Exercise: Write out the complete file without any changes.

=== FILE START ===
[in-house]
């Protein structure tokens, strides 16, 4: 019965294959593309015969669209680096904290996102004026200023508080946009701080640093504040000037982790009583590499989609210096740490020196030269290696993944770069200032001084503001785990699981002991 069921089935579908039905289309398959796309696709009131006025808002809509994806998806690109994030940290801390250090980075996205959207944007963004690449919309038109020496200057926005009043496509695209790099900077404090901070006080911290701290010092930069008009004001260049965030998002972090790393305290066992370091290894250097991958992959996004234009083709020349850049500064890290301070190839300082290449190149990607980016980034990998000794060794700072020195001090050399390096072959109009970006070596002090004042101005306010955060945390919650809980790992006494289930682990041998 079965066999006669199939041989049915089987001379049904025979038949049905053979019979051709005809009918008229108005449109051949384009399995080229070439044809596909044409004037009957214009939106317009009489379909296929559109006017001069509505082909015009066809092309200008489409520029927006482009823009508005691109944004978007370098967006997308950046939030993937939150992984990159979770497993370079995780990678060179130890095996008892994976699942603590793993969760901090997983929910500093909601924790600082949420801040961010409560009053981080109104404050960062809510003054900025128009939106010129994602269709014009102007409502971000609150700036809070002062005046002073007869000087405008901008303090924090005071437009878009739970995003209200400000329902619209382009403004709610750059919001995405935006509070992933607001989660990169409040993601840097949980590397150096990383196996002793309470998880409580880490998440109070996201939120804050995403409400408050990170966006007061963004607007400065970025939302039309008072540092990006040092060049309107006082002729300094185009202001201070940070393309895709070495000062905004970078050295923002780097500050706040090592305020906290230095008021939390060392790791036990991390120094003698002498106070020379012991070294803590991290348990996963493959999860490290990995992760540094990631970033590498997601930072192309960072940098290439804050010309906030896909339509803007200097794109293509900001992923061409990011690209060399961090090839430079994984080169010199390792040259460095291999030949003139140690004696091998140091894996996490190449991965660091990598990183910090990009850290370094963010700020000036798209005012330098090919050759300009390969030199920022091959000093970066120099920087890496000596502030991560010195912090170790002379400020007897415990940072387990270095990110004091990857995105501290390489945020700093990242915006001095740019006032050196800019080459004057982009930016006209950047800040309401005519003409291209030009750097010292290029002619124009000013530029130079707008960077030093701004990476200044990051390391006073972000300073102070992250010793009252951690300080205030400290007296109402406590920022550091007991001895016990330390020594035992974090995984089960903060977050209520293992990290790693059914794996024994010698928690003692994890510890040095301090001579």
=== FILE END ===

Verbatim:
[in-house]
């Protein structure tokens, strides 16, 4: 019965294959593309015969669209680096904290996102004026200023508080946009701080640093504040000037982790009583590499989609210096740490020196030269290696993944770069200032001084503001785990699981002991 069921089935579908039905289309398959796309696709009131006025808002809509994806998806690109994030940290801390250090980075996205959207944007963004690449919309038109020496200057926005009043496509695209790099900077404090901070006080911290701290010092930069008009004001260049965030998002972090790393305290066992370091290894250097991958992959996004234009083709020349850049500064890290301070190839300082290449190149990607980016980034990998000794060794700072020195001090050399390096072959109009970006070596002090004042101005306010955060945390919650809980790992006494289930682990041998 079965066999006669199939041989049915089987001379049904025979038949049905053979019979051709005809009918008229108005449109051949384009399995080229070439044809596909044409004037009957214009939106317009009489379909296929559109006017001069509505082909015009066809092309200008489409520029927006482009823009508005691109944004978007370098967006997308950046939030993937939150992984990159979770497993370079995780990678060179130890095996008892994976699942603590793993969760901090997983929910500093909601924790600082949420801040961010409560009053981080109104404050960062809510003054900025128009939106010129994602269709014009102007409502971000609150700036809070002062005046002073007869000087405008901008303090924090005071437009878009739970995003209200400000329902619209382009403004709610750059919001995405935006509070992933607001989660990169409040993601840097949980590397150096990383196996002793309470998880409580880490998440109070996201939120804050995403409400408050990170966006007061963004607007400065970025939302039309008072540092990006040092060049309107006082002729300094185009202001201070940070393309895709070495000062905004970078050295923002780097500050706040090592305020906290230095008021939390060392790791036990991390120094003698002498106070020379012991070294803590991290348990996963493959999860490290990995992760540094990631970033590498997601930072192309960072940098290439804050010309906030896909339509803007200097794109293509900001992923061409990011690209060399961090090839430079994984080169010199390792040259460095291999030949003139140690004696091998140091894996996490190449991965660091990598990183910090990009850290370094963010700020000036798209005012330098090919050759300009390969030199920022091959000093970066120099920087890496000596502030991560010195912090170790002379400020007897415990940072387990270095990110004091990857995105501290390489945020700093990242915006001095740019006032050196800019080459004057982009930016006209950047800040309401005519003409291209030009750097010292290029002619124009000013530029130079707008960077030093701004990476200044990051390391006073972000300073102070992250010793009252951690300080205030400290007296109402406590920022550091007991001895016990330390020594035992974090995984089960903060977050209520293992990290790693059914794996024994010698928690003692994890510890040095301090001579």